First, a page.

Les sections sanitaires automobiles féminines

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July 23, 2008

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Jean-Jacques Monsuez, « Les sections sanitaires automobiles féminines », Revue historique des armées, ID : 10670/1.0q3gl3


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Confronté à la pénurie d’ambulances et d’ambulanciers au début des années 1940, le ministère français de la Guerre a accepté l’offre de la Croix-Rouge française de lui fournir des personnels sanitaires particuliers attachés au transport des blessés militaires sur le champ de bataille. La mise en application de ces « Instructions » a crée les sections sanitaires automobiles féminines (SSA) ; unités officielles ayant un statut administratif, attaché au 19e train. Pour préparer les trois premières sections avant leur action, une cérémonie fut organisée le 24 avril 1940 dans la cour des Invalides, à la suite de laquelle le rôle des sections fut planifié. Par la suite, les sections qui furent rattachées aux hôpitaux d’évacuation secondaires (HOE-2), proches de la ligne du front du nord de la France, connurent leurs premiers combats, de jour comme de nuit, chargeant et déchargeant les blessés sous les bombardements ennemis continuels. Elles reçurent par conséquent l’ordre de se retirer, jusqu’à ce que l’armistice fut restauré fin juin. Bien que les sections sanitaires automobiles féminines furent dissoutes dès le 12 septembre 1940, plusieurs femmes qui s’étaient précédemment portées volontaires, poursuivirent d’autres actions contre l’Allemagne lors de la Seconde Guerre mondiale.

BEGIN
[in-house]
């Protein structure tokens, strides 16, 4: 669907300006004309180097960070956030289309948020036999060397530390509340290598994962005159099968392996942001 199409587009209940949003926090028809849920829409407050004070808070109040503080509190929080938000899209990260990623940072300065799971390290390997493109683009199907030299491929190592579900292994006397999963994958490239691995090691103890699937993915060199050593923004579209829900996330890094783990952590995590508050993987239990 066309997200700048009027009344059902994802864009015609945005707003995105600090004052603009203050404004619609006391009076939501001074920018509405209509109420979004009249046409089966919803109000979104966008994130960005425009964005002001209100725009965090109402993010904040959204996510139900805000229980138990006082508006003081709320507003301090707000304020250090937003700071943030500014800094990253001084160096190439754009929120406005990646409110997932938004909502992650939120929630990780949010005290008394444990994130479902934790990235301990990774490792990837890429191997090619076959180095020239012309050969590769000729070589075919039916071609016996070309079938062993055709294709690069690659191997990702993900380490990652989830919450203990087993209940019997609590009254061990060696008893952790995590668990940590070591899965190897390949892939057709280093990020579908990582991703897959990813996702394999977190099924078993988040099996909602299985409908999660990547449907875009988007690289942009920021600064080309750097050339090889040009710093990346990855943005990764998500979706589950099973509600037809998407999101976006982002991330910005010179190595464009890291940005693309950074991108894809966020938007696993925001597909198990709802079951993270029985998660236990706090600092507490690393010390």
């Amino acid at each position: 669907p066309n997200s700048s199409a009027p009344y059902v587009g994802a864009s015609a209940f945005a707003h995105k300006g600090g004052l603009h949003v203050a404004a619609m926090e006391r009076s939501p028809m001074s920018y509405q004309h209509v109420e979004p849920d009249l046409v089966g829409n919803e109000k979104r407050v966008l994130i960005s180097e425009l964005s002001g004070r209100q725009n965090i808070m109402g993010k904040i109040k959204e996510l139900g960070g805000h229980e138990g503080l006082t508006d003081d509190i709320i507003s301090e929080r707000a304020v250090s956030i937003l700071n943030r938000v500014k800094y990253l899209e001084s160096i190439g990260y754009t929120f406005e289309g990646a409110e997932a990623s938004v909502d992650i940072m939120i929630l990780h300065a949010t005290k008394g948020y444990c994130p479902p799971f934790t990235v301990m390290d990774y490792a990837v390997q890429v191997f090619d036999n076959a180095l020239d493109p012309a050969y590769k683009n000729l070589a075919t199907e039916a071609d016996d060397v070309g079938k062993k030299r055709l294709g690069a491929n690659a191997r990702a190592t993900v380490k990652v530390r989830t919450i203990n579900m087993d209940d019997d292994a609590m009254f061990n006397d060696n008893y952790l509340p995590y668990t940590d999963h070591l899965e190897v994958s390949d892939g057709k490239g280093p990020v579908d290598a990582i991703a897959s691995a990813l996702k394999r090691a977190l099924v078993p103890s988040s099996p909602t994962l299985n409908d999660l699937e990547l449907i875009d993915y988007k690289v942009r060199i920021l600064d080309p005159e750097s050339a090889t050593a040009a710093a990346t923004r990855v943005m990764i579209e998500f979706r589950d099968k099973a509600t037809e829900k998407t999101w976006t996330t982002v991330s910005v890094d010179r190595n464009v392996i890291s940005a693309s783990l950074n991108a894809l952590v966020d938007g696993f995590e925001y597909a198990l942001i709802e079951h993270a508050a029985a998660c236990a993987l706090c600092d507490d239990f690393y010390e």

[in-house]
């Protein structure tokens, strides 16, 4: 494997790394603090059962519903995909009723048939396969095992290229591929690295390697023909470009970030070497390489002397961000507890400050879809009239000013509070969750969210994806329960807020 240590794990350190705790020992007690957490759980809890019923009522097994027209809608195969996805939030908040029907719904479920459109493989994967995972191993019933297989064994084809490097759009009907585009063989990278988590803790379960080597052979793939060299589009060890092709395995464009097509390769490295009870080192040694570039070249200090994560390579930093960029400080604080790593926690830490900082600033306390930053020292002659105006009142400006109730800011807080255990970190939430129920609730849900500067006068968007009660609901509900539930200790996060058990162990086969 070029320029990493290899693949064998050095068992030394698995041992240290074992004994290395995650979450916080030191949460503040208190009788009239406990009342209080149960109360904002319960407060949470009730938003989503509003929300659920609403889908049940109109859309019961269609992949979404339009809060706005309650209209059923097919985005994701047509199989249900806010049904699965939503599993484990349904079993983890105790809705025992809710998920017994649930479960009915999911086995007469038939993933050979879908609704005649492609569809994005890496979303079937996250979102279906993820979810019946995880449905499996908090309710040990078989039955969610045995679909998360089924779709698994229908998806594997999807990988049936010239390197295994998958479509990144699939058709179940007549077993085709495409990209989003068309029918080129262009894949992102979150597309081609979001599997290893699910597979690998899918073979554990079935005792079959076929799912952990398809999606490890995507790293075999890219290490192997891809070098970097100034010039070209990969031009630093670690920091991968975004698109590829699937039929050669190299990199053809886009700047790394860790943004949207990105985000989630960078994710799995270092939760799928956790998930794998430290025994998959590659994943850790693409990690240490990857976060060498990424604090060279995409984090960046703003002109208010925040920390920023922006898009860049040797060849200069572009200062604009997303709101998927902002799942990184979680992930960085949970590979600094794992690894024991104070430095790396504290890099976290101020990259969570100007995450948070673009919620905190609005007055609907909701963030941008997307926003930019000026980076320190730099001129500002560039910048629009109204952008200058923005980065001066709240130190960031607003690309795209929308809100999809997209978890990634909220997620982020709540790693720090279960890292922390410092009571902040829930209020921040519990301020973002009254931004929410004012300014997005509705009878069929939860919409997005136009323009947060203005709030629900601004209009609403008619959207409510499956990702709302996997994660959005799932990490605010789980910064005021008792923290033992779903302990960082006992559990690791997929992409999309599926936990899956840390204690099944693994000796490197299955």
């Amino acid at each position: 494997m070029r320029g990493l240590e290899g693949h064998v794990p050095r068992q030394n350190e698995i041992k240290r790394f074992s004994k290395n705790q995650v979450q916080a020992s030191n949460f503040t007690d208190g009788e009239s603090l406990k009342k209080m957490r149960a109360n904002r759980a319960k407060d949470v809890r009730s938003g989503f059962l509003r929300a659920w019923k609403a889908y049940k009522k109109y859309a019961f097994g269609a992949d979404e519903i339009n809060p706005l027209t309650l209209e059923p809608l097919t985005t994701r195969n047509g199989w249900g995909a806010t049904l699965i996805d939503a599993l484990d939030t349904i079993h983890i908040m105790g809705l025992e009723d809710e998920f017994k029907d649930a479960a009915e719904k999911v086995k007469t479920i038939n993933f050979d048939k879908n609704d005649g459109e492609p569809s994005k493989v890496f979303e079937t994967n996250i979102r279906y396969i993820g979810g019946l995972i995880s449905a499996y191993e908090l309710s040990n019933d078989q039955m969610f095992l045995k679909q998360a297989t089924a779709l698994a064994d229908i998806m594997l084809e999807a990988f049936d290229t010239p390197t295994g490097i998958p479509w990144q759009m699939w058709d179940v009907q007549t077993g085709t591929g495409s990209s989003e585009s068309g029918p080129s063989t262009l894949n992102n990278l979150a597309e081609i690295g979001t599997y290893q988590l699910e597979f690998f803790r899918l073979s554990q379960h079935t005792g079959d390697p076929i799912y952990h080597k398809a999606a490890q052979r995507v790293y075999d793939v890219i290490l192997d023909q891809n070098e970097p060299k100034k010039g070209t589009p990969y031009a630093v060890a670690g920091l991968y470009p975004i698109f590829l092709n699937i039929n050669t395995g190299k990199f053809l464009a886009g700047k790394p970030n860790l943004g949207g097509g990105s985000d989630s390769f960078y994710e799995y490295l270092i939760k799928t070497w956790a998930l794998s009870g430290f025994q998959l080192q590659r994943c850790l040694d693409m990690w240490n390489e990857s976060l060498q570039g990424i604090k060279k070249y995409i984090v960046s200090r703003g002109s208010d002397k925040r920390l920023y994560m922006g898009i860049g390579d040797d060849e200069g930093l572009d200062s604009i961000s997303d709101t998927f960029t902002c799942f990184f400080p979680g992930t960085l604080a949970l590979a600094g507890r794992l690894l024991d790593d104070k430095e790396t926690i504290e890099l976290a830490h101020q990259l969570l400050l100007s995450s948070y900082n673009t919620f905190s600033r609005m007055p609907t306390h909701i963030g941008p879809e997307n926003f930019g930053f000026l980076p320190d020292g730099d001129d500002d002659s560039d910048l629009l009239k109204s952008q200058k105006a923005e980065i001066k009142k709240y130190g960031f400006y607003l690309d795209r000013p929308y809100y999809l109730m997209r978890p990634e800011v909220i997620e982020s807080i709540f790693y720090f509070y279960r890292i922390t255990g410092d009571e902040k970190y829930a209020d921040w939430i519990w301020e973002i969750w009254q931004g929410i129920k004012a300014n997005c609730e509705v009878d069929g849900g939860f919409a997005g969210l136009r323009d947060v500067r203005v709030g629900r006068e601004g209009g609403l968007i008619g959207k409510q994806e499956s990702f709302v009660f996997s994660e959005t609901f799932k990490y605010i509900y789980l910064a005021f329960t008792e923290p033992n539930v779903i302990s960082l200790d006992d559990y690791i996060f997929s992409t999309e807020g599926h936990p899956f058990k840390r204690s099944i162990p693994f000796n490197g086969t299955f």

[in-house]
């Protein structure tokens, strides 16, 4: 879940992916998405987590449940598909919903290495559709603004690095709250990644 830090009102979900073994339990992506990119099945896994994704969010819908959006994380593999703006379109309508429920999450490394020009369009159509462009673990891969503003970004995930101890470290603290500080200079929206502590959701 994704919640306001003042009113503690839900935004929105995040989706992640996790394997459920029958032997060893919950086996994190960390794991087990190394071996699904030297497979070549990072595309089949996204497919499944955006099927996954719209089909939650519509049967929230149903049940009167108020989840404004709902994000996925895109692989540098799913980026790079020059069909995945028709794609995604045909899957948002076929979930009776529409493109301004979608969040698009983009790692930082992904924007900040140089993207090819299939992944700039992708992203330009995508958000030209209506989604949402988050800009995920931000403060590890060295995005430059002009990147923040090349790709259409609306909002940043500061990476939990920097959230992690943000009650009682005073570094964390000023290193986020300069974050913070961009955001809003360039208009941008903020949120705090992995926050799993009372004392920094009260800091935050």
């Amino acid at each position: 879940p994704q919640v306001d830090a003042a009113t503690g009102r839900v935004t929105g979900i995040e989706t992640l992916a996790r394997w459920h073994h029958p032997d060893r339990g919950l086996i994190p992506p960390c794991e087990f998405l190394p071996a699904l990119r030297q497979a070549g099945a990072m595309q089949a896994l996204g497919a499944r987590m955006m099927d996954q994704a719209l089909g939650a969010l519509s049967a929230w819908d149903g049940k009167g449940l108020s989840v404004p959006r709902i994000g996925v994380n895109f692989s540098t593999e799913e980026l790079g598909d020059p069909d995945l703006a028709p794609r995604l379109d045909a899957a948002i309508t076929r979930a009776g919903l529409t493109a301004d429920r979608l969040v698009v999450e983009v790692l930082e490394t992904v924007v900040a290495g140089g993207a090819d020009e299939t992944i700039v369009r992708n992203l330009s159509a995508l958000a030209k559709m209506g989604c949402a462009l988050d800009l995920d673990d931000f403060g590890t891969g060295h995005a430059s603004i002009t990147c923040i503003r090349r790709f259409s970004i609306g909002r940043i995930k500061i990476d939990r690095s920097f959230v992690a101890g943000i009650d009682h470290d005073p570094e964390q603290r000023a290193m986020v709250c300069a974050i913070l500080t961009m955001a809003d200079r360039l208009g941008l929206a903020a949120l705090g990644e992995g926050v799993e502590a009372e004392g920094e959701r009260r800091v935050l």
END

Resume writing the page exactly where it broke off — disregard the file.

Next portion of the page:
The feminine’s automobiles of the Sanitary Sections. Facing with the shortages of both ambulances and drivers in the early 1940, the french Department of War agreed with the offer by the Croix-Rouge Française for supplying specific sanitary formations devoted to the transportation of military woundeds from the battlefield. The promulgation of the related « Instructions » had constituted the Sections sanitaires automobiles féminines (SSA) as formal units of women with administrative standing, attached to the 19 Train. As the preparation of the first 3 sections neared completion, an inaugural ceremony was organised on April 24, 1940 in the court of the Invalides, following which the sections were scheduled to go into action. Sections which were then attached to secundary evacuation hospitals (HOE-2) near the northern France frontline experienced soon later their first fightings, with day and night driving, loading and unloading of woundeds, often under sustained german bombing. They were subsequently ordered to retreat from place to place, until the armistice was established on late June. Another section moved on April 26, 1940 to the Middle East, where it has not taken part in any war action. Although the Sections sanitaires automobiles féminines were disbanded as early as on September 12, 1940, several of the women who had previously volunteered in subsequently engaged themselves in further actions against Germany during World War 2.

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